Are You Suffering From Contact Lens Intolerance?

Published by Lance Kugler, MD on October 20, 2016

Are you wearing contacts? Do you remember why you chose them for your vision correction in the first place? In our experience at Kugler Vision, most contact lens users give a couple of different reasons for choosing contacts: They didn’t like the way they looked in glasses; glasses weren’t appropriate for their hobbies, lifestyle or work; or they felt self conscious in their glasses. There is no denying that contact lens use is prevalent – about 30 million people in the U.S. choose them for their vision correction needs. But contacts have their limitations, even people who have worn them with no serious issue for years can develop problems that lead them to give them up. They, in essence, become contact lens intolerant.

What is Contact Lens Intolerance?

Contact lens intolerance is when contact lenses become uncomfortable enough for people to stop wearing them. The level of discomfort people experience can range from mild to severe, with symptoms including irritation (burning, stinging, grittiness) to significant dry eye, infections and even corneal abrasions and ulcers.

What contact lens users often forget is that contacts come with a risk of sight-threatening complications, meaning they can cause permanent vision loss. The fact is, contact lenses – all types of contact lenses – limit the amount of oxygen to the cornea, the surface of the eye. This is why diligence in wear, care and cleaning of contact lenses is required, as is getting medical advice for any symptoms or issues related to your eyes and vision when wearing them. Red, irritated eyes, ongoing dry eye symptoms, pain or swelling are not normal and shouldn’t be ignored.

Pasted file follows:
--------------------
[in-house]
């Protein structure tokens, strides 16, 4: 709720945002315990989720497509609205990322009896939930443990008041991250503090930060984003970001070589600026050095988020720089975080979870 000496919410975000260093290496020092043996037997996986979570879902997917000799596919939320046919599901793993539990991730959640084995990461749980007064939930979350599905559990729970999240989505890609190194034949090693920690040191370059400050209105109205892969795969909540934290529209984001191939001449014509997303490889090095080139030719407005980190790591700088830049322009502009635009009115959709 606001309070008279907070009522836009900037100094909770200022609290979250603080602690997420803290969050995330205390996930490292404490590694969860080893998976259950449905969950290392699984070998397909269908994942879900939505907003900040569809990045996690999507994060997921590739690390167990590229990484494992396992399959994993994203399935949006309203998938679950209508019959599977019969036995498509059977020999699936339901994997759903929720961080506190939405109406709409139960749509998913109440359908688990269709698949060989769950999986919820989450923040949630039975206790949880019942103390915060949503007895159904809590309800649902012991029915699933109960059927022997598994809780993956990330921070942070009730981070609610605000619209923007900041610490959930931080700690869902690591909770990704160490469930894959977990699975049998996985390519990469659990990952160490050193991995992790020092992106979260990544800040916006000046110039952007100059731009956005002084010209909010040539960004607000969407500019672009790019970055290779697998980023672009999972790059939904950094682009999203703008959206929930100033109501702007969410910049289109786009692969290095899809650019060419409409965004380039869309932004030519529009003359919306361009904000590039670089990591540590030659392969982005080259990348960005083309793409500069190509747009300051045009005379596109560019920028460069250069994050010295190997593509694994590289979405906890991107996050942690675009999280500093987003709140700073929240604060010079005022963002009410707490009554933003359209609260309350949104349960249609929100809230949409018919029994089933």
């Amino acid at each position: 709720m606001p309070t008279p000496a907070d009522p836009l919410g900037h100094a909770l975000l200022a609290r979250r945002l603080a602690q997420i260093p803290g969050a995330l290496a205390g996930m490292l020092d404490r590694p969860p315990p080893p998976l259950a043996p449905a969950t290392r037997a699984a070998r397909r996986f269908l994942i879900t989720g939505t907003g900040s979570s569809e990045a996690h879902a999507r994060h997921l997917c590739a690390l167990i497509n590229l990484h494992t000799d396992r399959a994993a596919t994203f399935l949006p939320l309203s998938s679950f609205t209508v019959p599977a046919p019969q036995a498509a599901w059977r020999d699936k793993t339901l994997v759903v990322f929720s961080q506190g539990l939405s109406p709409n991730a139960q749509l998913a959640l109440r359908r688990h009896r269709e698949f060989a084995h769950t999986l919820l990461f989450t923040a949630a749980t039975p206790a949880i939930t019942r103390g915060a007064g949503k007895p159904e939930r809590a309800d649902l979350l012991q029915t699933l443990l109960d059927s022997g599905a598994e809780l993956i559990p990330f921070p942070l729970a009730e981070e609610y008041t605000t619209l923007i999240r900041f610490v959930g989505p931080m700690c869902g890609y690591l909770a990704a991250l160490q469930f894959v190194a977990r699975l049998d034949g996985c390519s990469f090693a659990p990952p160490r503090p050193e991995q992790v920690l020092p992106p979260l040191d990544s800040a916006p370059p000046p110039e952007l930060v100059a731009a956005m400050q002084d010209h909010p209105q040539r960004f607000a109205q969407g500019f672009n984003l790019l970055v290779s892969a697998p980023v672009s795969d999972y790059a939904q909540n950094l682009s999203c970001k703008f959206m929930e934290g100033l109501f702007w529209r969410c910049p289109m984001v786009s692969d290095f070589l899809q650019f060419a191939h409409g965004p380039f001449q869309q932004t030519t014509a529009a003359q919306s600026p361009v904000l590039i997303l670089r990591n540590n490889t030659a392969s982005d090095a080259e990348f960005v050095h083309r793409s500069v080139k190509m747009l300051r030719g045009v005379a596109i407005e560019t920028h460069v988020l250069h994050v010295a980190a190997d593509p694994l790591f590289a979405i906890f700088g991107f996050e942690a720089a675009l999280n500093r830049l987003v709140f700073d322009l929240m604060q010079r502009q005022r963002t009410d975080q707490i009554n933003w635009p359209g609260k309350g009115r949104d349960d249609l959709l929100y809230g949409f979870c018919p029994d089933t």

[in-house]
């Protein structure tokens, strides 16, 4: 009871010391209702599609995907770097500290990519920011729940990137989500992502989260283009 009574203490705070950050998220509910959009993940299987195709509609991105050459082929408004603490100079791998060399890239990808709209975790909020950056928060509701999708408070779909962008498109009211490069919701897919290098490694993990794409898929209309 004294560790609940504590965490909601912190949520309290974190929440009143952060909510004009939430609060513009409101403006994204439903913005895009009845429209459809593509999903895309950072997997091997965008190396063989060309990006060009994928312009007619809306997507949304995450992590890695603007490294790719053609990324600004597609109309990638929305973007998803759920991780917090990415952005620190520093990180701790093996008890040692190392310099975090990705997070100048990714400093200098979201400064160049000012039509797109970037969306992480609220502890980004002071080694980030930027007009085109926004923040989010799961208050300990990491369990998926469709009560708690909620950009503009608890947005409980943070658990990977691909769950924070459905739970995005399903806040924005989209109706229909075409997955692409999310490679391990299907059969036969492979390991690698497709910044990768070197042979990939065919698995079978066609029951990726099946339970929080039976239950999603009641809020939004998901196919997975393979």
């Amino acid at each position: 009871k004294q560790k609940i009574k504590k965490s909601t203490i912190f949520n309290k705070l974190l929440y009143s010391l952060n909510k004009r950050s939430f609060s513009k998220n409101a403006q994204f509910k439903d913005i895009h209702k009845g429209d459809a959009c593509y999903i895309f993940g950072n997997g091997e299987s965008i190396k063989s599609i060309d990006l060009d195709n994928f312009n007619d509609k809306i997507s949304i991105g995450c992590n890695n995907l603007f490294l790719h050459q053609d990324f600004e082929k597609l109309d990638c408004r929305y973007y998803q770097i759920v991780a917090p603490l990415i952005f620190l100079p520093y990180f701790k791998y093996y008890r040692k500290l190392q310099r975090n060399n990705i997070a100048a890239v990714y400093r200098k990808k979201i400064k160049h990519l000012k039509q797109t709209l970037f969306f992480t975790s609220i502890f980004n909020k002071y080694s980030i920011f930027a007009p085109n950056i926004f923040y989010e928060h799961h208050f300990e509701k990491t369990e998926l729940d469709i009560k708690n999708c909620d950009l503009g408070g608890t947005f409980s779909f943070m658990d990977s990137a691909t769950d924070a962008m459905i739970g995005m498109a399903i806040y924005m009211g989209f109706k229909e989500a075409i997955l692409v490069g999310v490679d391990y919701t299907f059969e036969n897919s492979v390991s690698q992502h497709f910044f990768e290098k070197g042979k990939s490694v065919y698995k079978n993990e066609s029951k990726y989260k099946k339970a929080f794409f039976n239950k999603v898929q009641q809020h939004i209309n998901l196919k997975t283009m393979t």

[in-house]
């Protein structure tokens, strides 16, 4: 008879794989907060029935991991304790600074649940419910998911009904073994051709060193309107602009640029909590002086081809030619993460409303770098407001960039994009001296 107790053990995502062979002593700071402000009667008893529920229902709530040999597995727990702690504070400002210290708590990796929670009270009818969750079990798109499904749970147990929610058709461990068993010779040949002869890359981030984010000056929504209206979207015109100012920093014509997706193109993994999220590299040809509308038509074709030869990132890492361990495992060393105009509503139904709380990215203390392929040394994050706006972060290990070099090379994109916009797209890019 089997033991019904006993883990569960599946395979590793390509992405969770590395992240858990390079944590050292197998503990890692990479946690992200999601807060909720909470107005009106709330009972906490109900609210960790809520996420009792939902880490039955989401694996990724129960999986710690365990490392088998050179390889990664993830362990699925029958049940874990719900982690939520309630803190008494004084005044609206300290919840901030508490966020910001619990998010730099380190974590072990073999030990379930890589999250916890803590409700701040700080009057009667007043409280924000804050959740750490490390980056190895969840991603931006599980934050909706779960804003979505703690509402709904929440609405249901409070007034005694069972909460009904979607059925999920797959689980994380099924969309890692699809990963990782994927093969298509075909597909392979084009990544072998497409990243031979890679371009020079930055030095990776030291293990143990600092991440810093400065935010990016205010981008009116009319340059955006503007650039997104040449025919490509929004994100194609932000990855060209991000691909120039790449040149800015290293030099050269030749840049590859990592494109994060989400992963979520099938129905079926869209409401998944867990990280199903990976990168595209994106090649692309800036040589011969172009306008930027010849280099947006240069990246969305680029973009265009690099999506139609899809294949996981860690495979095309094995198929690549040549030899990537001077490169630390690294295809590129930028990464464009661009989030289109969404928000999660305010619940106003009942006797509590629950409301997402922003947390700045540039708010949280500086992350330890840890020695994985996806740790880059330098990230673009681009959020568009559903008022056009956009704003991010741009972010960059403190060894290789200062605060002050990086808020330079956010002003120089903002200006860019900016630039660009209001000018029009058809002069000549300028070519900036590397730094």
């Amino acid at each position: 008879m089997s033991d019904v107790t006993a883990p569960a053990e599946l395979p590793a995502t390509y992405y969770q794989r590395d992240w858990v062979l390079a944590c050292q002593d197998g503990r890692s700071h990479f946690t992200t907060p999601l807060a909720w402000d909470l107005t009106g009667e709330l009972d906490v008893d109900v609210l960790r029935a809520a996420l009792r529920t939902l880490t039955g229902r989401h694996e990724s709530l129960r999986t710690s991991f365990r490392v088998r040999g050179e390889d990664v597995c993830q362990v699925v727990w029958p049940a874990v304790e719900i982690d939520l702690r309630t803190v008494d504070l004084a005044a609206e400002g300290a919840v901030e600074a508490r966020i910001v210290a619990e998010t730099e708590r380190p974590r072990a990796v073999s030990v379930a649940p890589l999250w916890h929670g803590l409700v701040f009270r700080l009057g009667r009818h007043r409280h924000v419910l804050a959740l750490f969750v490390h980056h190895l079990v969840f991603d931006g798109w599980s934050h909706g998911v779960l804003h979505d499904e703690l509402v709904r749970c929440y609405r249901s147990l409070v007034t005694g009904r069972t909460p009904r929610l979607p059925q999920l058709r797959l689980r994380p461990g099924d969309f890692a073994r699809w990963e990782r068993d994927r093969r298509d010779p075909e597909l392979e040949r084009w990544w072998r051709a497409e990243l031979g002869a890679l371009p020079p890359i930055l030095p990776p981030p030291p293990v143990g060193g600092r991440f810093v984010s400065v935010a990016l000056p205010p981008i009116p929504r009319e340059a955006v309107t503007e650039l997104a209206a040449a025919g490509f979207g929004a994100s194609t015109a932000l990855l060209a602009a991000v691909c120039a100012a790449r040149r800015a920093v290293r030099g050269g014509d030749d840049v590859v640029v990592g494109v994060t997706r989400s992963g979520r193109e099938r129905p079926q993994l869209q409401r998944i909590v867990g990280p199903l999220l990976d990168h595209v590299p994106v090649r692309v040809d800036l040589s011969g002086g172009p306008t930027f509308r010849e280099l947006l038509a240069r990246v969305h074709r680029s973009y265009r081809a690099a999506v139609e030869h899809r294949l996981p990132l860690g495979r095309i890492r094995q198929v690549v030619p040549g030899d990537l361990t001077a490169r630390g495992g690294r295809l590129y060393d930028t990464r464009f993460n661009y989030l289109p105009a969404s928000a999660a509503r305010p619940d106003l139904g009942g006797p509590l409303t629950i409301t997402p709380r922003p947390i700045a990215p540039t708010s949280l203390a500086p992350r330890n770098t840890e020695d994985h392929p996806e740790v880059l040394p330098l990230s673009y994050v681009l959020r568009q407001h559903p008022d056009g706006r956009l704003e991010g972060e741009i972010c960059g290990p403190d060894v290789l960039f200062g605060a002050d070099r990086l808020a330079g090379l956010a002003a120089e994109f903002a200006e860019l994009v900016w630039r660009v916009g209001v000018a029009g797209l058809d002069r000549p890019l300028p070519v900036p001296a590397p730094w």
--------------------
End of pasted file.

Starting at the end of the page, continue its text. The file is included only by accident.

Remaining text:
With all this in mind, it isn’t all that surprising to learn that, over time, the appeal of contacts begins to decline for many users. News from a recent study of contact lens users reported that satisfaction with using contact lenses decreased significantly over a 3-year period; from 63 percent at the beginning of the study down to 54 percent after 3 years.

Know Your Options

So, if you find yourself either unable to keep up with the proper care, maintenance and hygiene routine for contacts or frequently experience symptoms of discomfort or irritation, you may be contact lens intolerant. If so, it might be time to consider your vision correction options, including LASIK.

Interestingly, the same study that showed a decline in satisfaction with vision from contact lenses also showed that people who used to use contacts, but then chose to have LASIK eye surgery, had a much higher level of satisfaction with their vision that only improved over time. So if you are concerned about contact lens intolerance, please click the button below to take our contact lens intolerance self-test and then come in for a thorough evaluation and let’s discuss what options are best for you and your vision. 

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